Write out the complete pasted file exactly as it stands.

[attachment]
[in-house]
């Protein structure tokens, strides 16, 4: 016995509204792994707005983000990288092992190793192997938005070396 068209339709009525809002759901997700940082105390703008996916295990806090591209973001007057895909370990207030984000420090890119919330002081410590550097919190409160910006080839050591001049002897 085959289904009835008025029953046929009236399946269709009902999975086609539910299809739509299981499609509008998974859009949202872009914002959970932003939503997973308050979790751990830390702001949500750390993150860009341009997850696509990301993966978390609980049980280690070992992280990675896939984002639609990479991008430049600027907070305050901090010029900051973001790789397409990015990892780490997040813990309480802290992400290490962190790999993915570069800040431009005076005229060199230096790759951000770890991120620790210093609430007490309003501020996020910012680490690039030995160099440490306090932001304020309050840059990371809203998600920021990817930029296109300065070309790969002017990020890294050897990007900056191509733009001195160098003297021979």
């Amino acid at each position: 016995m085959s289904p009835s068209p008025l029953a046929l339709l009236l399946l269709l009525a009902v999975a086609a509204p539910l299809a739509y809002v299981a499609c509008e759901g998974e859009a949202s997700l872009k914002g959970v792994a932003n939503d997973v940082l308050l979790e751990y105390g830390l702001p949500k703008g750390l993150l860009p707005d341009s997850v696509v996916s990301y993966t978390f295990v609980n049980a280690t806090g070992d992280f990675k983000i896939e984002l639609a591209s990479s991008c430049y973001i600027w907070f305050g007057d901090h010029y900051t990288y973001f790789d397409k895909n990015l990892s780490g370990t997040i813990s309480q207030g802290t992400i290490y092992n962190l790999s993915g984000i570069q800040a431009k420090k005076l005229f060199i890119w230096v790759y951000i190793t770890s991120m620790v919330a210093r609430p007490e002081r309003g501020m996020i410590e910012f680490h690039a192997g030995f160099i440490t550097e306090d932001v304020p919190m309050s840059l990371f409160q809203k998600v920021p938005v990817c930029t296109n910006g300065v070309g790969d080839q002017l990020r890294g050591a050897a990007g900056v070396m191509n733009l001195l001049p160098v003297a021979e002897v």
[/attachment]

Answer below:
[in-house]
């Protein structure tokens, strides 16, 4: 016995509204792994707005983000990288092992190793192997938005070396 068209339709009525809002759901997700940082105390703008996916295990806090591209973001007057895909370990207030984000420090890119919330002081410590550097919190409160910006080839050591001049002897 085959289904009835008025029953046929009236399946269709009902999975086609539910299809739509299981499609509008998974859009949202872009914002959970932003939503997973308050979790751990830390702001949500750390993150860009341009997850696509990301993966978390609980049980280690070992992280990675896939984002639609990479991008430049600027907070305050901090010029900051973001790789397409990015990892780490997040813990309480802290992400290490962190790999993915570069800040431009005076005229060199230096790759951000770890991120620790210093609430007490309003501020996020910012680490690039030995160099440490306090932001304020309050840059990371809203998600920021990817930029296109300065070309790969002017990020890294050897990007900056191509733009001195160098003297021979």
């Amino acid at each position: 016995m085959s289904p009835s068209p008025l029953a046929l339709l009236l399946l269709l009525a009902v999975a086609a509204p539910l299809a739509y809002v299981a499609c509008e759901g998974e859009a949202s997700l872009k914002g959970v792994a932003n939503d997973v940082l308050l979790e751990y105390g830390l702001p949500k703008g750390l993150l860009p707005d341009s997850v696509v996916s990301y993966t978390f295990v609980n049980a280690t806090g070992d992280f990675k983000i896939e984002l639609a591209s990479s991008c430049y973001i600027w907070f305050g007057d901090h010029y900051t990288y973001f790789d397409k895909n990015l990892s780490g370990t997040i813990s309480q207030g802290t992400i290490y092992n962190l790999s993915g984000i570069q800040a431009k420090k005076l005229f060199i890119w230096v790759y951000i190793t770890s991120m620790v919330a210093r609430p007490e002081r309003g501020m996020i410590e910012f680490h690039a192997g030995f160099i440490t550097e306090d932001v304020p919190m309050s840059l990371f409160q809203k998600v920021p938005v990817c930029t296109n910006g300065v070309g790969d080839q002017l990020r890294g050591a050897a990007g900056v070396m191509n733009l001195l001049p160098v003297a021979e002897v």